Best Way to Clean Oven Racks – Showdown

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Oven racks: The biggest, hunkiest, most annoying things to clean in the kitchen! Scrubbing them requires a certain finesse (because all the wires can send gunky soap slime flying) but also lots of elbow grease. So … work delicately but also with vigor? Yep. They’re cumbersome, too, so they probably don’t fit in your sink, which means finding an alternative place to clean them. And the longer you wait, the dirtier they get. See? Annoying,

Which brings me to this little experiment. I set out to find the best (and easiest!) way to reliably clean oven racks. I figured, with a clear winner, people (myself included!) might actually clean their racks every three months. (That’s the recommended frequency! Seriously!) I tested four popular methods — here’s how it went.

How I Tested the Different Methods

I found four promising methods that I wanted to test, which meant I needed to gather four oven racks. I pulled the two out of my own oven and borrowed two equally dirty ones from a neighbor. (Don’t you want to be my neighbor? I borrow things, clean them for you, and return them!) Then, I got to work, taking pictures and detailed notes for myself.

The ratings: Each method received a 1 to 5 rating; 5 being the best method overall, and 1 being the least favorite method. Along with the rating you’ll find notes on how easy or difficult the method was, how much elbow grease it took, how much time it took to clean the rack, and my general thoughts.

Oven Rack Cleaning Method: Dryer Sheets + Dishwasher Detergent

The method: Lay an old towel in the bottom of a bathtub, line with a few rows of dryer sheets (so that they’re about the size of the oven rack), then place the racks on top of the dryer sheets. Fill the bath with just enough hot water to cover the racks, then dissolve a 1/2 cup of liquid or powder dishwasher detergent. Let the racks soak overnight, then use the dryer sheets to wipe the racks, removing grease and food particles. Rinse racks clean with clean, soapy water.

Oven Rack Cleaning Method: Dishwasher Detergent

The method: Lay an old towel in the bottom of a bathtub, place the oven rack on top, then dissolve about a 1/2 cup of liquid or powder dishwasher detergent in a warm bath. Let the oven rack soak overnight, then rinse clean with a scrubby sponge and clean water.

How it went: This method is basically exactly the same as the first one, only it doesn’t call for dryer sheets, so I was very interested to see how it would go. The soaking part worked just as well, but the scrubby sponge was definitely better at removing baked-on food from the racks than the dryer sheets. I think it’s safe to say using a dryer sheet in the cleaning process isn’t necessary. This method is great if your oven racks aren’t super dirty, and you have the time to let them soak overnight. Just be sure you have a good scrubbing sponge, and be ready to use some elbow grease!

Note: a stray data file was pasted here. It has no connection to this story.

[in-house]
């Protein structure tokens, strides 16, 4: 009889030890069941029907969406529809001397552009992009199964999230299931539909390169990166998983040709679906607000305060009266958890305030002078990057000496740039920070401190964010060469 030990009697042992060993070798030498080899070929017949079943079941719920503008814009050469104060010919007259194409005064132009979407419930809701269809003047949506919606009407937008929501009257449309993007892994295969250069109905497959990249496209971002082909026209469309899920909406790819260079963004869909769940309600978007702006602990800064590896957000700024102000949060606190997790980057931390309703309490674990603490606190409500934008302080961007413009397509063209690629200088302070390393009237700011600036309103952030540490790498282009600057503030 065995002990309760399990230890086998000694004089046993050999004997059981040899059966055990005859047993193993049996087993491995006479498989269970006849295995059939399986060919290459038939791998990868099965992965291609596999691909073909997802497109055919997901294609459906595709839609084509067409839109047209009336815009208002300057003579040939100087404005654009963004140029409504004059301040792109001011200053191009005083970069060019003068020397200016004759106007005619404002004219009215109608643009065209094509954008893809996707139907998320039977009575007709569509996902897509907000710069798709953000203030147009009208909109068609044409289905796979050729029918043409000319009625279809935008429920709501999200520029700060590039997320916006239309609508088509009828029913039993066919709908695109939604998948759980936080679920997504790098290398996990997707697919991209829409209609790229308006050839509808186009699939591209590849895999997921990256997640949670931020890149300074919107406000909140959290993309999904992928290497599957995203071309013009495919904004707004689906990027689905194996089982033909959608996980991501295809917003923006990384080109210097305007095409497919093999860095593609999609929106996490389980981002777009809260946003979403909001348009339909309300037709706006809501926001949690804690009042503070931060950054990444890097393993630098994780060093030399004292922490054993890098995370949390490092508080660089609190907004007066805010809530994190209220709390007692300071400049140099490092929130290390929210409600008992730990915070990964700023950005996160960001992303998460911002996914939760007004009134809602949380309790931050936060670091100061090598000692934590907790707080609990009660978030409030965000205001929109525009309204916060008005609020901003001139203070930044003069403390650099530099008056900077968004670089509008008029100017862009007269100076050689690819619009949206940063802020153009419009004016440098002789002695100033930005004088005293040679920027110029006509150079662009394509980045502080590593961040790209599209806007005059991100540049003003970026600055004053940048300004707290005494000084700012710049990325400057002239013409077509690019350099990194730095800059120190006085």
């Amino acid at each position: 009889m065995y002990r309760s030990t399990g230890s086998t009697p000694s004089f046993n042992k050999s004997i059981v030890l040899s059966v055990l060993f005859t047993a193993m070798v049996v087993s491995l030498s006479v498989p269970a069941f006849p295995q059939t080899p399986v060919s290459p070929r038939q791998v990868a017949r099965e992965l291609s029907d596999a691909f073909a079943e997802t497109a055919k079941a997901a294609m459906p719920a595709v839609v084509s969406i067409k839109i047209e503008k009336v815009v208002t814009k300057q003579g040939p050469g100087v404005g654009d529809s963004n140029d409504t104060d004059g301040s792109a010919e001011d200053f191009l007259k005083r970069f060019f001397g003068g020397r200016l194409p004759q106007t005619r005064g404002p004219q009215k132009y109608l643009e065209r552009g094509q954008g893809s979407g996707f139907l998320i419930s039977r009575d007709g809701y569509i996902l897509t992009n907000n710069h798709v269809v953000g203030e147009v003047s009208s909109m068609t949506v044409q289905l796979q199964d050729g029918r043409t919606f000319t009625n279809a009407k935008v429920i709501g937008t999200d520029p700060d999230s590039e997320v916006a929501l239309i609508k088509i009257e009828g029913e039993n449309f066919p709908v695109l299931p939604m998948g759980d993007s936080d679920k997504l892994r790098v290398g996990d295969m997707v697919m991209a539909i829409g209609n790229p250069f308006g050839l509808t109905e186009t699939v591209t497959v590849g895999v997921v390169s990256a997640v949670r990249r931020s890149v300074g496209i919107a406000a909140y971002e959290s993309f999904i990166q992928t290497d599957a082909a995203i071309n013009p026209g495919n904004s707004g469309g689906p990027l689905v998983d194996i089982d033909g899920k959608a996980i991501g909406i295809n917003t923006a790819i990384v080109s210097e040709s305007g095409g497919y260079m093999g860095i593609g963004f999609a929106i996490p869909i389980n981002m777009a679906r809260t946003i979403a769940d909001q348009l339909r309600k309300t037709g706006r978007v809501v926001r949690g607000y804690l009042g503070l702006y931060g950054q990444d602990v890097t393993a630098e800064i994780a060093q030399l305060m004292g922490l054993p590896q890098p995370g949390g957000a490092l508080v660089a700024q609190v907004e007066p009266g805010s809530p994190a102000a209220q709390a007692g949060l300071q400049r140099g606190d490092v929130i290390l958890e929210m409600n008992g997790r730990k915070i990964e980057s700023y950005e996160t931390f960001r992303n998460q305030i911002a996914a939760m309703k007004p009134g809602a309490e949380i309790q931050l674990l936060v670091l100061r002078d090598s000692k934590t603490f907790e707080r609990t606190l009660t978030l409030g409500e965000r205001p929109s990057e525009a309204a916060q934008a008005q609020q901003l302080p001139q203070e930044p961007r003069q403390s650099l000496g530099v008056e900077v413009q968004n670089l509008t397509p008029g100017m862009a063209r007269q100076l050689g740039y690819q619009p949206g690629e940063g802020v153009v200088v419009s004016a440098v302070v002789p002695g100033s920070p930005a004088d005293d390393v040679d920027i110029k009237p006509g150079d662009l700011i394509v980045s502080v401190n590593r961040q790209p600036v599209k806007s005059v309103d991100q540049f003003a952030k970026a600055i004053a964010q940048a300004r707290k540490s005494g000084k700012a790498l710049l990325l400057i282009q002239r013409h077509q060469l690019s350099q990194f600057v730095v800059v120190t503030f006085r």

Oven Rack Cleaning Method: Trash Bag + Easy-Off Oven Cleaner

The method: Place your oven rack inside a big trash bag and set in the sink or on the ground outside. Spray the grates liberally with Easy-Off oven cleaner from 9 to 12 inches away. Close up the bag and let it sit for up to 45 minutes. Then use paper towels to scrub the gunk off the rack. Rinse with warm, soapy water when you’re done.

How it went: I carefully pulled the top side of the garbage bag open, grabbed a roll of paper towels, and began wiping away the gunk that had bubbled up on the oven racks. Easy Off is a fan favorite, and it’s obvious why — it takes little to no effort to scrub off the gunk after you’ve let the product have time to work its magic. I wanted to give this method a 5 because it really does work wonders, but my preferred method is up next, because it’s nowhere near as fume-y, and doesn’t require an aerosol can.

Oven Rack Cleaning Method: Bar Keepers Friend

The method: Make a paste using Bar Keepers Friend and water. The paste shouldn’t be too thick or too thin; you’re looking for a peanut butter consistency. Use a basting brush to paint the paste on the front and back sides of the oven racks. Let the paste sit for 45 minutes, then rinse clean using a scrubby sponge and warm soapy water. 

How it went: This method is a bit messy (the paste will drip!), but — holy cow! — it works wonders. It ended up being my favorite method because it was easy, and cleaned with very minimal effort. I loved that it took just under an hour and only called for about 5 minutes of active, scrubbing time. I did make this work in my sink, but you can also do it in the tub (put down a towel first!) or even outside.

How do you usually clean your oven racks? Tell us in the comments below!

Ashley Poskin


Ashley traded the quiet life of a small town in a big house for the hustle and bustle of the Windy City. On any given day you might find her working on a freelance photo or blogging gig, wrangling her little darling, or walking Chuck the boxer.

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